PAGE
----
Students from sixth grade through high school will have five hours of mental health education beginning with the next school year.

The state shifted its focus to youth mental health and early interventions after a 2018 mass shooting claimed 17 lives at Marjory Stoneman Douglas High School in Parkland, Florida.

For the 2019-20 school year, Charlotte County received $476,918 through the Florida Education Finance Program for mental health programs.

“The vast majority of this money is being spent on mental health professionals that are working with students on a daily basis who are facing challenging mental health and emotional situations,” said Michael Desjardins, assistant superintendent for School Support Services.

Sarasota County Schools received $1,141,681 from the state.

School District spokesperson Kelsey Whealy said that money was largely spent on contracts with outside agencies.

“Sarasota County has a particularly active philanthropic community, and we receive a lot of grants for a variety of educational needs and programs,” Whealy said.

What is Charlotte County doing?

According to Desjardins, Drug Free Charlotte County will be teaching drug prevention and abuse classes in schools, while Charlotte Behavioral Health Care will be teaching the Signs of Suicide class.

“The program (Signs of Suicide) teaches students how to recognize and acknowledge suicidal thinking, and emphasizes the need for involving a trusted adult,” said CBHC CEO Victoria Scanlon.

She added that Florida’s First Lady Casey DeSantis prioritizing youth mental health is encouraging.

“Early detection and intervention is a pivotal step in preventing the more devastating effects of mental illness,” Scanlon said.

School social workers, school psychologists and guidance counselors will teach the mental health awareness curriculum, which includes a state-approved online program. The curriculum will vary by schools based on their needs.

To review the district’s full mental health education plan, visit the district’s website at yourcharlotteschools.net/Page/24091.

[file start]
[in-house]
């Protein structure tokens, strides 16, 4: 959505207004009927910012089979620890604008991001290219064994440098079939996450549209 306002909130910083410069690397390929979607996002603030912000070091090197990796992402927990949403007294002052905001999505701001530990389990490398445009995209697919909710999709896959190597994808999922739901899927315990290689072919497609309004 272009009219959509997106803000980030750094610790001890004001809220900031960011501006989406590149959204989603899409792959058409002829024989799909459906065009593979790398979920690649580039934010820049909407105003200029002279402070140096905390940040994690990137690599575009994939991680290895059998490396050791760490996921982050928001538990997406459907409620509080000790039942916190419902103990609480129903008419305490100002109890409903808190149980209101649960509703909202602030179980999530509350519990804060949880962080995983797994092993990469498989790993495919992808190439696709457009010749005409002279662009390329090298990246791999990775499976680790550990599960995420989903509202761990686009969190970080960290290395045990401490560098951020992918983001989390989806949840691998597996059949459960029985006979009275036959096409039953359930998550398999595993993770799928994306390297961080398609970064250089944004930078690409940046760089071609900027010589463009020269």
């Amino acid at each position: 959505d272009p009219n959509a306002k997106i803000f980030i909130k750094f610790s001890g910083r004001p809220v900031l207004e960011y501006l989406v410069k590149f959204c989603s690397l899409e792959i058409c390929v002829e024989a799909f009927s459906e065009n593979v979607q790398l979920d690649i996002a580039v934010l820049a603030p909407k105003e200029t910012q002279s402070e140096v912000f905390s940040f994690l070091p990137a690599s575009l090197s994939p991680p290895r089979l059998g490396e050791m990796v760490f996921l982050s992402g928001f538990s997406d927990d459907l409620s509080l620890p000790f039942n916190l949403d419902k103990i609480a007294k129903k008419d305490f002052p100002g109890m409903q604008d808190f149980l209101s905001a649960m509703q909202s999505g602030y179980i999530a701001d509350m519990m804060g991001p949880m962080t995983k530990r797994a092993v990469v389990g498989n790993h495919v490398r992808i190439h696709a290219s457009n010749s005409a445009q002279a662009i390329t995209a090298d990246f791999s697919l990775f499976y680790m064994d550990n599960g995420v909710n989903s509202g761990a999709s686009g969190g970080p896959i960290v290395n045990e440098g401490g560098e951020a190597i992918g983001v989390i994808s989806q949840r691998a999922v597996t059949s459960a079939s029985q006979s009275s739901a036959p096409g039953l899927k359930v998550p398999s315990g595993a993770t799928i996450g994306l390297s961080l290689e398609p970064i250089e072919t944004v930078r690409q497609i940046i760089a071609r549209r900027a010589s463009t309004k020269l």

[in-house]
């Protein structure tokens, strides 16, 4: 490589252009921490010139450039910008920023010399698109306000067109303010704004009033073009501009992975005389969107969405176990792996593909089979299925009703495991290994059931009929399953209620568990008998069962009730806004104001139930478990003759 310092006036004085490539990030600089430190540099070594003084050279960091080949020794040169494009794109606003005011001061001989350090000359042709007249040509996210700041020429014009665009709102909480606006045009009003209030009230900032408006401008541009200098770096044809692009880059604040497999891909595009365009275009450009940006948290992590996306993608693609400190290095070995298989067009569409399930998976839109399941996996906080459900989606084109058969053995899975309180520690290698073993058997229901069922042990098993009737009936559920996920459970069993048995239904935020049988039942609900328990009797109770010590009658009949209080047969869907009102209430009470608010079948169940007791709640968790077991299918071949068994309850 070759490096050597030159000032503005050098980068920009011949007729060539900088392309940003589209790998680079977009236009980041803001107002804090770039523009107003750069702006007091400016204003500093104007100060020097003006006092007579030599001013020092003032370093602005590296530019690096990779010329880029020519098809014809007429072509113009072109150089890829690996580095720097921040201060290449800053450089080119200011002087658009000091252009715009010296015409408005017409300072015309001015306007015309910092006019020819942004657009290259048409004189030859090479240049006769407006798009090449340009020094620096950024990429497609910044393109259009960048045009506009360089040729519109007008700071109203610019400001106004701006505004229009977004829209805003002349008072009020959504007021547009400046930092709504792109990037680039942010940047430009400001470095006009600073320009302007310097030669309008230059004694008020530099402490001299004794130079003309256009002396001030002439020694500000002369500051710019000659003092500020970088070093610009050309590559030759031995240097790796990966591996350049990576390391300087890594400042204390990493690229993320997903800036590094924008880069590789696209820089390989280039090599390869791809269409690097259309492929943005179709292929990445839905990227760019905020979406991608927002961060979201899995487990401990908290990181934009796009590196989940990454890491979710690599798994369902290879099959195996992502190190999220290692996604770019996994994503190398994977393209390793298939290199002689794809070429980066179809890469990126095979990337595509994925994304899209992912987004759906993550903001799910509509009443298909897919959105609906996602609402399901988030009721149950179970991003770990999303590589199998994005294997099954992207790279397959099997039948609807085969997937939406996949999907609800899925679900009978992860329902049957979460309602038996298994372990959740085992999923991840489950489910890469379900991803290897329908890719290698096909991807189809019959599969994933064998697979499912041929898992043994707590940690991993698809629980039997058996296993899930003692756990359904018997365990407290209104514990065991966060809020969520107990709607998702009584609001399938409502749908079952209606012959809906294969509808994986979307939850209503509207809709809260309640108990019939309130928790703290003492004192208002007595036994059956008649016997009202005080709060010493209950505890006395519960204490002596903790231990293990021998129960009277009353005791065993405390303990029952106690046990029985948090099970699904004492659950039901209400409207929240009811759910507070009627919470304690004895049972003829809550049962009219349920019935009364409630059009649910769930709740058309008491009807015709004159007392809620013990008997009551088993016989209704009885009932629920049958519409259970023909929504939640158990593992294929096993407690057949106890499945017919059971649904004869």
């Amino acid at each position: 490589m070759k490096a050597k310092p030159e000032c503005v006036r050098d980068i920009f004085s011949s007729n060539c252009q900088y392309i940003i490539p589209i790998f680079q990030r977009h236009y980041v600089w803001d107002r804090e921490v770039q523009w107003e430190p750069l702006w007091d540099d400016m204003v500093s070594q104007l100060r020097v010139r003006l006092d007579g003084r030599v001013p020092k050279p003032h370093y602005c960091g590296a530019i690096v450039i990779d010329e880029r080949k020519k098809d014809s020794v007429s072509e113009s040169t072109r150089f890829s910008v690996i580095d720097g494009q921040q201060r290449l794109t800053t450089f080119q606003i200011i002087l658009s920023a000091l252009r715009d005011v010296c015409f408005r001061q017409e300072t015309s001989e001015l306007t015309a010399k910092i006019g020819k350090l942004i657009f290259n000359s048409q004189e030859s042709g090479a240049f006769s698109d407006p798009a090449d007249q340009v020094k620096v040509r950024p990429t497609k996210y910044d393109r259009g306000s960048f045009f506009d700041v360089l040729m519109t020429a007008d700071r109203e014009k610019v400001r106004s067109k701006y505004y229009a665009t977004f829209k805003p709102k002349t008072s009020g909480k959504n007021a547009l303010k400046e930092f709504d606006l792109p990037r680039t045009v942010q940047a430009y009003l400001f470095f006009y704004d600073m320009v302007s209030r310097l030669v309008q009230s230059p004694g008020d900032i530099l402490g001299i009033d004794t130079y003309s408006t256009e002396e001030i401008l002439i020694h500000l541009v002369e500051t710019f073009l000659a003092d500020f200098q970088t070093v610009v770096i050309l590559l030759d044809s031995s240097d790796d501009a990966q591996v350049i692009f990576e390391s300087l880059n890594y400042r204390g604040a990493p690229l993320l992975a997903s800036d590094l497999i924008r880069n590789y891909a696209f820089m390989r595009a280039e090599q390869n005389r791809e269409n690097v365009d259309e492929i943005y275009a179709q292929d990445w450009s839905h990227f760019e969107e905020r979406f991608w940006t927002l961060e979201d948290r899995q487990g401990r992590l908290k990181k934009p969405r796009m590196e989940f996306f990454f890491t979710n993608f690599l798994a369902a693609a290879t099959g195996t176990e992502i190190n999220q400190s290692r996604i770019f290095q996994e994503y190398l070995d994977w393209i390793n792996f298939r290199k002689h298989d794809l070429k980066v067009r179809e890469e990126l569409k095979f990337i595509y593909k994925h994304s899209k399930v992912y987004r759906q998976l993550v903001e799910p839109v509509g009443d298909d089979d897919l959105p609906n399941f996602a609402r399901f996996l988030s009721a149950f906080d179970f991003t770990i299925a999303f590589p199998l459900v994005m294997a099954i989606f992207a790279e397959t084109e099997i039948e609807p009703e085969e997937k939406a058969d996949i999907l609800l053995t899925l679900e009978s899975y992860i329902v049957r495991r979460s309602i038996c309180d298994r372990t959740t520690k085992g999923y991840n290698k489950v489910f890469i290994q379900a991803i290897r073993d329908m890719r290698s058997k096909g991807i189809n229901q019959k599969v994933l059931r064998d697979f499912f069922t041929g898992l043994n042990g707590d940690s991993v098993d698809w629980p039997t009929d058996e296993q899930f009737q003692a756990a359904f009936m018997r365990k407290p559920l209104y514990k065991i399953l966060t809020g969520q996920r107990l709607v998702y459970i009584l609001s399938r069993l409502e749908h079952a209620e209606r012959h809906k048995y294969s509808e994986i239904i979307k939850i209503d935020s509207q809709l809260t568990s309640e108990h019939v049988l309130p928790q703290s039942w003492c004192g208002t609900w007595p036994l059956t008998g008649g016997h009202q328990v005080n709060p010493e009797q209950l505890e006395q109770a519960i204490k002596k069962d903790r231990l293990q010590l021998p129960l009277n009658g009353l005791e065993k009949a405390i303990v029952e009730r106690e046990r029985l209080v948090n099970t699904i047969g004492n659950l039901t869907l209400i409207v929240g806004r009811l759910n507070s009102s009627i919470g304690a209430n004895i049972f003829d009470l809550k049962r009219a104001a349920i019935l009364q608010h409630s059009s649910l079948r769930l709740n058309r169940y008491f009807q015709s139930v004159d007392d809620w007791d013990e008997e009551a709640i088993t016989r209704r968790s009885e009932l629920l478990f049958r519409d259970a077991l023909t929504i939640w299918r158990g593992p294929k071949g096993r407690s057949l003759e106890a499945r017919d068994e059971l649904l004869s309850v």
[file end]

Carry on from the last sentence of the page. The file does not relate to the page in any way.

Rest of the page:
What is Sarasota County doing?

The district has always taken a proactive approach to addressing mental health concerns, which included the school crisis team going to campuses to talk to students or staff in need of support, Whealy said.

Students and staff are able to seek guidance even if not in a crisis, she added.

This year the district introduced the Kognito mental health education and awareness training. All staff including teachers, bus drivers, cafeteria workers, etc., were requires to take online and in-person modules, she said. Whealy explained the online modules simulate conversations with parents and students about mental health and behavioral issues in a non-threatening environment. Participants of the course take on the role of a teacher and experience the conversations through that perspective. The in-person sessions recap those modules and allow time for group discussion.

Whealy said as the end of October, 97% of the district’s 5,000 employees finished the training.

The district also added 16 new mental health therapists in elementary schools and six in middle schools.

“These services are fulfilled by outside agencies who have a unique expertise to enhance trauma-informed, school-based services,” Whealy said.

The Sarasota County School District also:

• Developed its own video modules for students, pairing the Department of Education’s related topics with the expertise from their student service team. Subjects include overall mental health and wellness; how to recognize signs of distress in yourself and others; how to get help, etc.

• Partnered with the National Council for Behavioral Health and trained three new instructors as part of the Youth Mental Health First Aid program.

• Partnered with Charles & Margery Barancik Foundation on a Crisis Text Line, a free 24/7 support system for those in crisis. Users can text HERE4U to 741741 to start a conversation with a trained crisis counselor.

• Partnered with the Sarasota Film Festival on a student public service announcement film contest to teach students how to use social and digital media appropriately.

• Issued gender-diverse guidelines to provide direction for all schools.

• Encouraged students, parents and staff to use FortifyFL, via the app or online website, which is an anonymous way to report suspicious activity.

• Integrated safety intervention and assessment teams at every secondary school through a partnership with the Sandy Hook Promise Foundation.

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